when­ever in the last cen­tury and a half there was an acute de­mand for a cer­tain min­eral on the in­ter­na­tional mar­ket - ivory in vis­to­rian …

min­er­als used in tech­nol­ogy comes from congo fo rthe most part, on­go­ing con­filct etc we carry around with us a bt of a place that we know noth­ing about of­ten at the start of in­dus­tral pro­duc­tion is a kid with a shovel

Brett Scott

@suitpossum Hacking the fu­ture of money (book)

Things that are on the mar­ket have util­ity and some hu­man pro­duc­tion process at­tached to them hu­man labour com­po­nent is be­ing eroded out­puts of one pro­duc­tion cy­cle can be in­puts for a new cy­cle

cap­i­tal­ist pro­duc­tion

You en­ter mar­kets to get in­puts (eg raw ma­te­ri­als, labour) to cre­ate out­puts peo­ple who make the stuff don’t own the ma­chines (eg means of pro­duc­tions)

au­toma­tion is about mak­ing ma­chines to re­place man­ual labour, that’s why there is so much in­vest­ment

peo­ple think ser­vice econ­omy is di­vorced from raw re­cources, but it re­lies on phones eg cop­per and what­not Tools take hu­man force and am­plify it Now a ma­chine is an as­sem­bly of in­ter­con­nected parts, and it has a non-hu­man en­ergy source. They have an in­ter­face that al­lows you to in­ter­act with them. You don’t op­er­ate the ma­chine di­rectly A Robot is a ma­chine that is able to make forms of lim­ited de­sci­sions. It can take in in­for­ma­tion from teh en­vi­ron­ment and send out an out­put to make it­self do some­thing. More ad­vanced ro­bots have more sen­sors, more op­tions of ac­tions. Peo­ple tend to think of ro­bots as hu­man forms, but most of them don’t look any­thing like that Computers have in­puts and out­puts So now we’re con­nect­ing com­put­ers eg the in­ter­ent. You’ve made a Meta Computer

Algorobotic sys­tems eg Uber, al­go­rith­mic sys­tem with in­puts, dat­a­cen­ter and at the end an ac­tual per­son in a car

Domestic au­toma­tion

gen­der and labour, gen­der as a kind of labour, so­cial re­por­duc­tio eg re­por­duc­tive labour. Nurturing the next gen­er­a­tion of work­ers. Thinking of the home as an­other waged and un­waged work­place. Think about the kinds of work that hap­pen in the home.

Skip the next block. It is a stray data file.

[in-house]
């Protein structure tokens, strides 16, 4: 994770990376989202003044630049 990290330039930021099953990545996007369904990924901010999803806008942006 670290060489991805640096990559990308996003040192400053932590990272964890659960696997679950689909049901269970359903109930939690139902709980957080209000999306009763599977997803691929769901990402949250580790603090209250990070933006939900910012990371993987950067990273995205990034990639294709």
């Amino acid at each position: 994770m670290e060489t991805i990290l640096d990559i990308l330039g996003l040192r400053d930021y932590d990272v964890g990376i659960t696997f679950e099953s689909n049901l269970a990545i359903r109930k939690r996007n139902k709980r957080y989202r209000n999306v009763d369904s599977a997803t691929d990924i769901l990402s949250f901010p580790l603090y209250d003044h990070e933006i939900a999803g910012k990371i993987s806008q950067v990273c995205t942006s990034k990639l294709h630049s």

Women race and class

scoial struc­tures are re­in­forced by the prim­i­tive­ness of home labour, has­n’t been much af­fected by au­toma­tion ect. Domestic labour sav­ing de­vices do not ac­tu­ally have a great track record when it comes to sav­ing time.

why has time spent not gone down? As ap­pli­ances be­came a thing, stan­dards shot up. stuff had to be cleaner, ed­u­ca­tion more in­tense to give kids an ad­van­tage, food sup­posed to be much more com­plex. Applicances ma y be used to in­crease out­put rathr that re­duc­ing the burd­nen on in­di­vi­ual work­ers.

ba­nana slicer slushy ma­chines roomba

looks fancy but cre­ates ad­di­tional main­tainance eg clean­ing the fil­ter etc, re­place­ment parts new bat­ter­ies. It’s tak­ing up more time some­where else that what it’s sav­ing in one par­tic­u­lar area.

the maret is in­ter­ested in sell­ing us stuff, not chang­ing tra­di­tional fam­ily labour

Jibo, the first so­cial ro­bot for the home se­ri­ously GO­ing back to 1960s vi­sion of the fu­ture

tech­nol­ogy is shown as seper­ate from tra­di­tional Domestic fam­ily life

it’s not all bad eg as­sis­tive tech­nol­ogy, con­tra­cep­tive pill, bi­cy­cle etc a lot of do­mes­tic ap­pli­cances are an af­ter­thought from mil­i­tary, com­mer­cial use, eg the mi­crowave, fridge

con­sid­er­a­tions have to go be­yond jsut the smart home into what fam­ily struc­ture we live in, forms of re­la­tion­ships, forms of or­gan­i­sa­tions we work in

xenofem­i­nist Manifesto

Feminists in the 20th cen­tury al­ready imag­ined how the built en­vi­ron­ment could be changed to re­duce the amount of labour re­quired. Also big­ger groups of peo­ple as op­posed to tra­di­tional fam­ily sprads work around and makes shop­ping etc more ef­fi­cient

#qs how do you think about hack­ing